How to smell: Bombay Bling



First impressions: Top notes

Spray your wrist once and quickly smell the top notes. What’s the first feeling that comes to mind? 

In Bombay Bling, the first notes out of the gate are tart green mango and lychee, two favorite fruits of Neela Vermeire, creative director of Neela Vermeire Créations. What follows is a medley of white flowers. Can you isolate any of these notes?

Bombay Bling falls into the “fruity floral” category, and the top notes very much fit the description. Fruit notes might seem like the most natural scents in the world—can’t we all close our eyes and conjure the smell of fresh strawberries, for example?— but in perfumery, because most fruits have no natural oils to extract, they can have the opposite character: unnatural, candied, and synthetic.


Bombay Bling, on the other hand, is notable for the way it captures the essence of exotic fruits and not only makes them feel real but also blends them so well that they become an impressionist olfactory painting that evokes the believable idea of fruit. 

Vermeire says this is a major strength of perfumer Bertrand Duchaufour, the nose behind her line: He’s a master blender. Vermeire gave Duchaufour carte blanche to use the best possible materials, too, so you can be sure you’re smelling quality in Bombay Bling.

Now smell your wrist again. Does the scent remind you of anything? A person, a place, or a time? Or is this an entirely new experience? Many people who are new to niche will find Bombay Bling a comfortable introduction to niche. It is not a challenging smell, but it is an uncommon one—especially with that first tart blast of green and the tobacco that will soon follow.

You may notice now that a blend of spices is stepping into the spotlight. The top notes are ceding their place to the middle notes.

Sensations and scenery: Middle notes

When you have worn the perfume for a few minutes, smell your skin again and notice how the scent has changed. Some of the initial rush is gone, and you might detect a slight tobacco note in the background, calmly framing the other notes. Tobacco can take on many different aspects depending on the notes that surround it, and in Bombay Bling, it assumes a sweet, woody, dry character. You also might find some exotic spices—cardamom and a hint of cumin—casting a rich rust hue over the composition.

Bombay Bling is Neela Vermeire’s tribute to modern-day India. If you have been to India, do you recognize any of the flowers or spices that are now dancing off your wrist? If you have not been to India, close your eyes and imagine. Saris of orange and red and purple and green, bracelets moving together over dancing arms. Music pulsing through the humid air to the beat of the dafli and the jingle of the tambourine.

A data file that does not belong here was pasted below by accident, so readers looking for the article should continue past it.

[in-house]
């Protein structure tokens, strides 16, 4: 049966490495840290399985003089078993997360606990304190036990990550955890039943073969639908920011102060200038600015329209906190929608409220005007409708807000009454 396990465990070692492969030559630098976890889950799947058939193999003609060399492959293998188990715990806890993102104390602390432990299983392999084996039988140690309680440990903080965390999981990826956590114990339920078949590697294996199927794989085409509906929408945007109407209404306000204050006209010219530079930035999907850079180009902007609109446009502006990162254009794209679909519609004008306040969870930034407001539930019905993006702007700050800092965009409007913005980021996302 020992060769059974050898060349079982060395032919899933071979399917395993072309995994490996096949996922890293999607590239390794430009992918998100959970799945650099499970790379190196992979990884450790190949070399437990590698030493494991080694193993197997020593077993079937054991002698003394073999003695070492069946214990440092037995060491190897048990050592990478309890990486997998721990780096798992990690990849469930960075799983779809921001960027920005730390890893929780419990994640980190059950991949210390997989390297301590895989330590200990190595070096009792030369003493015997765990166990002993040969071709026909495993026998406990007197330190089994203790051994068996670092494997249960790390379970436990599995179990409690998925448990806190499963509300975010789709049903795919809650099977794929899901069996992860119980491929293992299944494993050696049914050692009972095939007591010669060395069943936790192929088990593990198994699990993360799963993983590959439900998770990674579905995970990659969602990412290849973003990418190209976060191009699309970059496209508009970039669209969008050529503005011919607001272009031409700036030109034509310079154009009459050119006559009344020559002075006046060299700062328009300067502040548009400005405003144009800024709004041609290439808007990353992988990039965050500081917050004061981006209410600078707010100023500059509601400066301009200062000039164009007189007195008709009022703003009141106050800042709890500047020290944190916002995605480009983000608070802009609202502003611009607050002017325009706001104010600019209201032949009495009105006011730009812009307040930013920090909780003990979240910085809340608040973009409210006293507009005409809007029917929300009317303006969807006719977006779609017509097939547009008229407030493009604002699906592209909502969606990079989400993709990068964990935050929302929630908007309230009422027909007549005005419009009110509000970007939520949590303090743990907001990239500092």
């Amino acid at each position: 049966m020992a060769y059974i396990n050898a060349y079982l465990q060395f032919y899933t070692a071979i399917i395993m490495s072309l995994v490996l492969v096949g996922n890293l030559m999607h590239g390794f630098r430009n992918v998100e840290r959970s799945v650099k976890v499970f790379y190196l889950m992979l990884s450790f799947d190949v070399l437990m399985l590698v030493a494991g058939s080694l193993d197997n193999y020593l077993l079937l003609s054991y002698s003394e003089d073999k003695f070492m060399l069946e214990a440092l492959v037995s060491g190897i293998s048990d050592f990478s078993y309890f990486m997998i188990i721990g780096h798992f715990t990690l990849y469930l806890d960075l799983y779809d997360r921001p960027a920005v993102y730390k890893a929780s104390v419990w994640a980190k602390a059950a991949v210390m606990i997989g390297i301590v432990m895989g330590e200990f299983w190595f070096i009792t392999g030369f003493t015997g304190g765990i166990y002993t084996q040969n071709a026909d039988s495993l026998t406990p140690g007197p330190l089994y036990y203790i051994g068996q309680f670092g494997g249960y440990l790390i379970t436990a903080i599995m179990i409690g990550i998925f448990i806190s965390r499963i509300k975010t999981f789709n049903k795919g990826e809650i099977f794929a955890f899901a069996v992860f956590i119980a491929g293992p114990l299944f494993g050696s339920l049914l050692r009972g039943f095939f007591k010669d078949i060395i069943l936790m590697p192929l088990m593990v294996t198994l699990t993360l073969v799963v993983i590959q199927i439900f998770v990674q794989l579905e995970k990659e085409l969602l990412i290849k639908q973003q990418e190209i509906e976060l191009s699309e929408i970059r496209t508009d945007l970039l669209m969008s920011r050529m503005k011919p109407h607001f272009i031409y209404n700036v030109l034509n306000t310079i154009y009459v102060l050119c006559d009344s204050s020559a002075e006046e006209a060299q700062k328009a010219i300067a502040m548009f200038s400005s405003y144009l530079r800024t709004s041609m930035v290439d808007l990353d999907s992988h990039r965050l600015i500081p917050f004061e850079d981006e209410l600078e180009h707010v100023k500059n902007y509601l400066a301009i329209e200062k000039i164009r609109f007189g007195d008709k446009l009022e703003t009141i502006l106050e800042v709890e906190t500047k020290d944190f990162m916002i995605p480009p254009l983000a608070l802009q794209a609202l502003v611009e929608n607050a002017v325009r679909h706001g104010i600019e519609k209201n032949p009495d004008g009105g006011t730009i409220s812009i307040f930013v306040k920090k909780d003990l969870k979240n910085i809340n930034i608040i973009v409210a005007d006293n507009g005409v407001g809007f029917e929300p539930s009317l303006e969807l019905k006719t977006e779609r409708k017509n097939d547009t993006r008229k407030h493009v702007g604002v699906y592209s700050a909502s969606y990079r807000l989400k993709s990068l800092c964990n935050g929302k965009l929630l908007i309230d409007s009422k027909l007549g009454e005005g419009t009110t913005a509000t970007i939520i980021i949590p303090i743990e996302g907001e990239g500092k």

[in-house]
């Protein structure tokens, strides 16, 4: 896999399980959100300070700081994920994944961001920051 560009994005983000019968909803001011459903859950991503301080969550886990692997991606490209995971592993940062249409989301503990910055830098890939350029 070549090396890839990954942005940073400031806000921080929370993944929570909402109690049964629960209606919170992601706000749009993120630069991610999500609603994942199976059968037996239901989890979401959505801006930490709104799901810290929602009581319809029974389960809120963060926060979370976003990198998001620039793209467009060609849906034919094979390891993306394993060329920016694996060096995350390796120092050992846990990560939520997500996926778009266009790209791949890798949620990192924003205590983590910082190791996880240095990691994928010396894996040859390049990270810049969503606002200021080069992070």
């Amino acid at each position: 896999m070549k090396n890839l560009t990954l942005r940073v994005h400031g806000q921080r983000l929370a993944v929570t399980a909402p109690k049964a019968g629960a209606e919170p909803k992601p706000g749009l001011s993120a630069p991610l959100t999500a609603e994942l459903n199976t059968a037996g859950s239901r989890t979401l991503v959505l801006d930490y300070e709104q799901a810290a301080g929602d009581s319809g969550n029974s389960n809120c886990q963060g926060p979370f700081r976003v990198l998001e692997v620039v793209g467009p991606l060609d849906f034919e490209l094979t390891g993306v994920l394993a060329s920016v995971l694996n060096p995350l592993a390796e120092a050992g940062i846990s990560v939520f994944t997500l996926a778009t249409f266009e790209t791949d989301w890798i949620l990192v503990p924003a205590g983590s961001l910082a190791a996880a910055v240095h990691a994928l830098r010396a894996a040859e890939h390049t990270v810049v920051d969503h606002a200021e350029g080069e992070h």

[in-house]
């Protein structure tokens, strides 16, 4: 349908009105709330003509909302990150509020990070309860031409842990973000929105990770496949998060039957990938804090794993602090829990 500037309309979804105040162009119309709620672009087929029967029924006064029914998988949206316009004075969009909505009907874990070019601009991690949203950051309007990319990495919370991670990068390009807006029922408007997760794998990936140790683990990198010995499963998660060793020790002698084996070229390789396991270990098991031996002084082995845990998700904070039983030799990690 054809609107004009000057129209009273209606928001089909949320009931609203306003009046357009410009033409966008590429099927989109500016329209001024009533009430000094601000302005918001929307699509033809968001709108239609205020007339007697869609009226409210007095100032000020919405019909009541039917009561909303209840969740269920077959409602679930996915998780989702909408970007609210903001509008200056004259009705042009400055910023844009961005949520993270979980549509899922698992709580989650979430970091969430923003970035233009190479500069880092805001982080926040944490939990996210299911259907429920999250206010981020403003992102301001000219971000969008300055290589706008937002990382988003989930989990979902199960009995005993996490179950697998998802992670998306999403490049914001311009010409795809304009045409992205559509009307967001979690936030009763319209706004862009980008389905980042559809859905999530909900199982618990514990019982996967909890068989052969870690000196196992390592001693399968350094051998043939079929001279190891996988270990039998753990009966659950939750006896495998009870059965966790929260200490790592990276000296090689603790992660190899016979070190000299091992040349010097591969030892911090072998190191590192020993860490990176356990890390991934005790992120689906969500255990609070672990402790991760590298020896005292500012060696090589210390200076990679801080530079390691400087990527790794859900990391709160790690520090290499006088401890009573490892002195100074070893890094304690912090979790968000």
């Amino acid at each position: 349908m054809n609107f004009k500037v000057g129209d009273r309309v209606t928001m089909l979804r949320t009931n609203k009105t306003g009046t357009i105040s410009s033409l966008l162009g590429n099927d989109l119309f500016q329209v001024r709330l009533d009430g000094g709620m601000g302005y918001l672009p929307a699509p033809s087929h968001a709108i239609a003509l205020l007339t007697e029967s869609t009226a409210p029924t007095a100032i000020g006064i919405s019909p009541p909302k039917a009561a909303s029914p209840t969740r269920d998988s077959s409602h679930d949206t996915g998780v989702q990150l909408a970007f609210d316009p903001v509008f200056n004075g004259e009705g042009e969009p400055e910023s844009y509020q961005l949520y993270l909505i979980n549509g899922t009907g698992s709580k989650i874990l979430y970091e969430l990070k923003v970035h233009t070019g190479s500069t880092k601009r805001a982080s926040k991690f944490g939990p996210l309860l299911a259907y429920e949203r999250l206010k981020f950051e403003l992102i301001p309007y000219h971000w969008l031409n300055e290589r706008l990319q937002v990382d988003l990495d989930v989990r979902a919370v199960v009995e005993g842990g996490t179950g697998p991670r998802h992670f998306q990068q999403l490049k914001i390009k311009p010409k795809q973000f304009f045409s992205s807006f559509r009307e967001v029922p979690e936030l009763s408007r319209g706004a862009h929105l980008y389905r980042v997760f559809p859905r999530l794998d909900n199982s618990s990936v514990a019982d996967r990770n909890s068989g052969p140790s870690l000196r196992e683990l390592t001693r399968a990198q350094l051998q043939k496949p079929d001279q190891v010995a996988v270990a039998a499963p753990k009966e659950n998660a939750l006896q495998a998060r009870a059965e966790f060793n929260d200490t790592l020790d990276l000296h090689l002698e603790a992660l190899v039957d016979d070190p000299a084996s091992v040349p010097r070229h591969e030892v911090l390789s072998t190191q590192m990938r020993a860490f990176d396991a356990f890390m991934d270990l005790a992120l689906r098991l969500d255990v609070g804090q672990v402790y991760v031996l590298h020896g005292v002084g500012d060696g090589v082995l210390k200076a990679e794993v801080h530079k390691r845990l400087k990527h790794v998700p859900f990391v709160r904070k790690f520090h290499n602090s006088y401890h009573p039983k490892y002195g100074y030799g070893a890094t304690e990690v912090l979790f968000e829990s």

You might smell a number of flowers in the middle of Bombay Bling’s development: rose, jasmine, ylang-ylang, tuberose, frangipani (which you might know as plumeria), and gardenia are all there. Do you sense individual flowers or just one, blooming floral bouquet?

If you try to isolate a flower, you might have the most success with rose—partly because Neela’s composition includes a strong rose accord and Turkish rose, and partly because the smell of a rose is a scent that most of us know well. If you have less experience with tuberose, frangipani, or gardenia, you might not be able to pick them out of Neela’s enormous floral lineup.

That’s okay—just focus on the rose for now, and use it to paint a picture in your mind. Where are you? In a garden? A party? Someone offers you a handful of petals. The heat from their hand makes the petals moist and the scent of the petals blends with the smell of warm skin.

Integration: Middle and base notes

After an hour or more, you might notice how the joyous, bubbly mood of Bombay Bling has calmed down and the sensual side of the perfume is awakening on your wrist. These are the warm base notes coming to life, and their strength will depend on your own body heat. Bombay Bling features a stable, soft background that is rich, sweet, and maybe a bit salty—almost an idealized impression of the natural smell of skin. Try smelling the crook of your naked elbow, where you did not spray perfume, and then smell your perfumed wrist again. Do you note any parallels?

The end of the composition is its most comforting stage, with woody notes of cedar and sandalwood and a milky—but not cloying—vanilla. Patchouli also makes an appearance, but if your only experience with patchouli is the kitschy, new-age-gift-shop, 1970s version of this precious note, you might not notice when it’s used in balanced, sublime proportions.

As you smell the dry down, think back to that first spray. What has happened since then? If you close your eyes and let the smell of your wrist paint a new picture, where are you now? Has this perfume changed your mood? Does it express a facet of your own personality that was already prominent, or does it coax out something that was hiding deep inside?


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